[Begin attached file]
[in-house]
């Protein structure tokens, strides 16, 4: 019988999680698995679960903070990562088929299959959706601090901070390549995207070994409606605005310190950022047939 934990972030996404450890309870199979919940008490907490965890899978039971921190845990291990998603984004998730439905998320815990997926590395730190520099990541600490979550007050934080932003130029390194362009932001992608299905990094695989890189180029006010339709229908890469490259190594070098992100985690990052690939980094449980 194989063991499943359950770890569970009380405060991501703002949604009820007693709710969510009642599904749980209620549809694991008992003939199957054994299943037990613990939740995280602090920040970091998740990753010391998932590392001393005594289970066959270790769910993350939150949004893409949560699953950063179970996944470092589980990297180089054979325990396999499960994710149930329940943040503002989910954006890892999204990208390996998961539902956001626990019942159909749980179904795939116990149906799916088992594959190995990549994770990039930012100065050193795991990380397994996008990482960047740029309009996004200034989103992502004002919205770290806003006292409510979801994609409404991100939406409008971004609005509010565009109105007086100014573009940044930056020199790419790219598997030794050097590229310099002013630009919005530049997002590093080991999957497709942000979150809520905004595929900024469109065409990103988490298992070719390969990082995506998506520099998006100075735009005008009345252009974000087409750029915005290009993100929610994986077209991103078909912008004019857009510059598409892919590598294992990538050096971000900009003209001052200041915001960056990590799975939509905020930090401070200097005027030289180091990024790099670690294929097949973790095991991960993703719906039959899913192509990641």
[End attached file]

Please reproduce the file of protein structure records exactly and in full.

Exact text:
[in-house]
């Protein structure tokens, strides 16, 4: 019988999680698995679960903070990562088929299959959706601090901070390549995207070994409606605005310190950022047939 934990972030996404450890309870199979919940008490907490965890899978039971921190845990291990998603984004998730439905998320815990997926590395730190520099990541600490979550007050934080932003130029390194362009932001992608299905990094695989890189180029006010339709229908890469490259190594070098992100985690990052690939980094449980 194989063991499943359950770890569970009380405060991501703002949604009820007693709710969510009642599904749980209620549809694991008992003939199957054994299943037990613990939740995280602090920040970091998740990753010391998932590392001393005594289970066959270790769910993350939150949004893409949560699953950063179970996944470092589980990297180089054979325990396999499960994710149930329940943040503002989910954006890892999204990208390996998961539902956001626990019942159909749980179904795939116990149906799916088992594959190995990549994770990039930012100065050193795991990380397994996008990482960047740029309009996004200034989103992502004002919205770290806003006292409510979801994609409404991100939406409008971004609005509010565009109105007086100014573009940044930056020199790419790219598997030794050097590229310099002013630009919005530049997002590093080991999957497709942000979150809520905004595929900024469109065409990103988490298992070719390969990082995506998506520099998006100075735009005008009345252009974000087409750029915005290009993100929610994986077209991103078909912008004019857009510059598409892919590598294992990538050096971000900009003209001052200041915001960056990590799975939509905020930090401070200097005027030289180091990024790099670690294929097949973790095991991960993703719906039959899913192509990641």